I’ve read several stories from Train Shots for today, but again, will settle on the title story, also the last story in the book. The first story is a short, “Clock In,” and is a truncated version of Daniel Orozco’s “Orientation,” set in a Chi-Chi’s-type restaurant, and the next is “Ask Jesus,” about a troubled couple set to go to a Halloween party. I like both of these stories (both feature a character names Erica, and I wonder if it’s th same Erica, and if Erica comes back again later), but think that “Train Shots” is the best of the three. Part of this is because it just is—I get to be judge here—and partly because it reminds me of a story I published by Blakeslee a couple of years ago in Moon City Review, “Stand by to Disembark.” In that story, a young seaman desperately wants off a fishing vessel working off the coast of Alaska, and when I taught that story in my classes (I teach from Moon City Review every semester), I noted how beyond herself the author had reached. Blakeslee has never served on fishing vessel, has never lived in Alaska, and for that matter, isn’t a guy. It’s a nice lesson in moving away from that “write what you know” crap, how creativity, plus a little research, can lead to some great things.
“Train Shots” is a lot like “Stand by to Disembark” in that way. The protagonist, a train engineer named P.T., drives over a woman outside a college town, killing her, of course, his pulling of the emergency brake more of a recovery and insurance effort than a realistic attempt to save the woman. Because the woman—dressed up for the occasion—stretches herself like a board as the train makes contact, P.T. (and investigators) assume suicide. Still, P.T. is understandably shaken by the event, as it’s the third such incident in the past few weeks (on top of all the cows and deer). Suicide or accident or whathaveyou, the railroad agrees to bring in a replacement to finish P.T.’s route, put him up in a nice hotel for the night, and fly him home the next day. I’ve seen countless cop dramas about cops shooting people—in the line of duty—and getting offers from their normally hard-ass sergeants to take some time off, to make sure they’re okay (but they never do, unless ordered to), but I’ve never seen it done with a train engineer. So, cool.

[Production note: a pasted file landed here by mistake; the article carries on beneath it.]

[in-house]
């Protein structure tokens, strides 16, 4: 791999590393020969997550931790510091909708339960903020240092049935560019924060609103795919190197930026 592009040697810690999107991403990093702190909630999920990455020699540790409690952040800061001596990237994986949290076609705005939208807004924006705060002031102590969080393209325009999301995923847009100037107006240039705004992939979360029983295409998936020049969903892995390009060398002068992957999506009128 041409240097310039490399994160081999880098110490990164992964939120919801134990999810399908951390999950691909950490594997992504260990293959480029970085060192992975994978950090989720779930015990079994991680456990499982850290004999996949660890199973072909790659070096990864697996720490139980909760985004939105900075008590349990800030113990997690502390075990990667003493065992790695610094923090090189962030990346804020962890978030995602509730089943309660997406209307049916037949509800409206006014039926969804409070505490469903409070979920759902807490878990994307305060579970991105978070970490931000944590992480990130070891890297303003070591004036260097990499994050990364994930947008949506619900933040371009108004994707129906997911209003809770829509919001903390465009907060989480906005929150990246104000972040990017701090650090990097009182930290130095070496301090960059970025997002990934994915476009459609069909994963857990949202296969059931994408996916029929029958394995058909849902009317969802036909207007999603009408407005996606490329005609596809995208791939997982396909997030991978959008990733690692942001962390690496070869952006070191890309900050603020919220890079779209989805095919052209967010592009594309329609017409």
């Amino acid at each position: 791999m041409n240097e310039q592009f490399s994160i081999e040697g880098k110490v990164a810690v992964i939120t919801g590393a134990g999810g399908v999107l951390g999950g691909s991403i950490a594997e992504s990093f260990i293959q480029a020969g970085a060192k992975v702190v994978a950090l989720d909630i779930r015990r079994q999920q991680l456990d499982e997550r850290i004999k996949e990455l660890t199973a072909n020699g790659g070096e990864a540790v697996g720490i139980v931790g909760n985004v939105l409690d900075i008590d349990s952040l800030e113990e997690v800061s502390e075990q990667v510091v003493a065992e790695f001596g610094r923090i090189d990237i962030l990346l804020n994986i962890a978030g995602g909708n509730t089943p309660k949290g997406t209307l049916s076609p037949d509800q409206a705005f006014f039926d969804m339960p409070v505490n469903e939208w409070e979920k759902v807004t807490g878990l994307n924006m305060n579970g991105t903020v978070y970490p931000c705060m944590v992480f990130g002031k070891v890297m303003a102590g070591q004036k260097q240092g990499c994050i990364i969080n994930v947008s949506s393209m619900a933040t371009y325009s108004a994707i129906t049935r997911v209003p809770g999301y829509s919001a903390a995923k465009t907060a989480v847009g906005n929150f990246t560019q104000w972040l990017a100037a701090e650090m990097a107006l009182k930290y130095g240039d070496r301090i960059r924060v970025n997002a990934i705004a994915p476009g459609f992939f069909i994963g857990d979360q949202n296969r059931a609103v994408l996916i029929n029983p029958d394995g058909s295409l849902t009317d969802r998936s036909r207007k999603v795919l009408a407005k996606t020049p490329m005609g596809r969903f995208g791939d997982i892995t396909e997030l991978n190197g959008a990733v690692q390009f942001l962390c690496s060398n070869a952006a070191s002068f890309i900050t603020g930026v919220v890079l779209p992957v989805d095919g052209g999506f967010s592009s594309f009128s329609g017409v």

Blakeless pays off on the concept’s promise by taking P.T. down different an unpredictable paths in his night in town. He runs into a couple of college coeds, then again later. A cop on the scene offers his card, which P.T. uses later on (yeah, cops have cards—my pal Mike Jones is a cop and he gives them out to people he arrests and stuff). Obviously, P.T. thinks about the woman whose life ended and obviously he blames himself, though he could not have saved her, her life never in his hands. The story ends with a lot of self reflection and a bit of an epiphany, and the writing is particularly sharp on that last page—it’s reminiscent of Joyce’s “The Dead,” though there’s no Gretta, no Michael Fury, no snow. Just poor P.T., looking out over the balcony of his hotel room, readjusting his place in the world.
Train Shots, out in 2014 from Burrow Press, is an impressive debut collection, and for it, Vanessa Blakeslee was in the conversation for several honors and awards, including the Frank O’Connor International Short Story Award. She also put a novel out on my press, Curbside Splendor, just last year. And here is the point in the blog where I usually try to tie the writer/story of the day to my intro, but really, I still got nothing. Just have a good weekend and read Vanessa Blakeslee!